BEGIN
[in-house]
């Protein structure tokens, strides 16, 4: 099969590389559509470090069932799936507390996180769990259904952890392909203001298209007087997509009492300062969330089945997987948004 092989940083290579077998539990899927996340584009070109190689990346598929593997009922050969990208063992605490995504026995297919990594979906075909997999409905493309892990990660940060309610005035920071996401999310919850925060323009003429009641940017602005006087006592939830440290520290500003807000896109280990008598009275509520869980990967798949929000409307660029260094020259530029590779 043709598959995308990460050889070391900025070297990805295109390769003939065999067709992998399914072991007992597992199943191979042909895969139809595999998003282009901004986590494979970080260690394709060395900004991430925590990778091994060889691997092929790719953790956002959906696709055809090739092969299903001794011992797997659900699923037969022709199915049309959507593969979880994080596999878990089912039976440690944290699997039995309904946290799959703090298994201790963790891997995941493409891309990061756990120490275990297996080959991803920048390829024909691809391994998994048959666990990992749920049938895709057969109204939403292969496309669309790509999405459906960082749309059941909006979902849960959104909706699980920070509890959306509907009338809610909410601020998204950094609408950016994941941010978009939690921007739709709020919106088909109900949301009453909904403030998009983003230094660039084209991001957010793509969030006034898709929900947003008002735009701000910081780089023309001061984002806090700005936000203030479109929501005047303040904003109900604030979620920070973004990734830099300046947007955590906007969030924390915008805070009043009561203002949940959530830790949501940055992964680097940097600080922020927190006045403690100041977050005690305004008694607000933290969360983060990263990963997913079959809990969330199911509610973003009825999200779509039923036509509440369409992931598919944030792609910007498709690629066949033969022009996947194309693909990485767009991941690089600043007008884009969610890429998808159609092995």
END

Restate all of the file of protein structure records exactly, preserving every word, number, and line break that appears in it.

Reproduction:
[in-house]
């Protein structure tokens, strides 16, 4: 099969590389559509470090069932799936507390996180769990259904952890392909203001298209007087997509009492300062969330089945997987948004 092989940083290579077998539990899927996340584009070109190689990346598929593997009922050969990208063992605490995504026995297919990594979906075909997999409905493309892990990660940060309610005035920071996401999310919850925060323009003429009641940017602005006087006592939830440290520290500003807000896109280990008598009275509520869980990967798949929000409307660029260094020259530029590779 043709598959995308990460050889070391900025070297990805295109390769003939065999067709992998399914072991007992597992199943191979042909895969139809595999998003282009901004986590494979970080260690394709060395900004991430925590990778091994060889691997092929790719953790956002959906696709055809090739092969299903001794011992797997659900699923037969022709199915049309959507593969979880994080596999878990089912039976440690944290699997039995309904946290799959703090298994201790963790891997995941493409891309990061756990120490275990297996080959991803920048390829024909691809391994998994048959666990990992749920049938895709057969109204939403292969496309669309790509999405459906960082749309059941909006979902849960959104909706699980920070509890959306509907009338809610909410601020998204950094609408950016994941941010978009939690921007739709709020919106088909109900949301009453909904403030998009983003230094660039084209991001957010793509969030006034898709929900947003008002735009701000910081780089023309001061984002806090700005936000203030479109929501005047303040904003109900604030979620920070973004990734830099300046947007955590906007969030924390915008805070009043009561203002949940959530830790949501940055992964680097940097600080922020927190006045403690100041977050005690305004008694607000933290969360983060990263990963997913079959809990969330199911509610973003009825999200779509039923036509509440369409992931598919944030792609910007498709690629066949033969022009996947194309693909990485767009991941690089600043007008884009969610890429998808159609092995």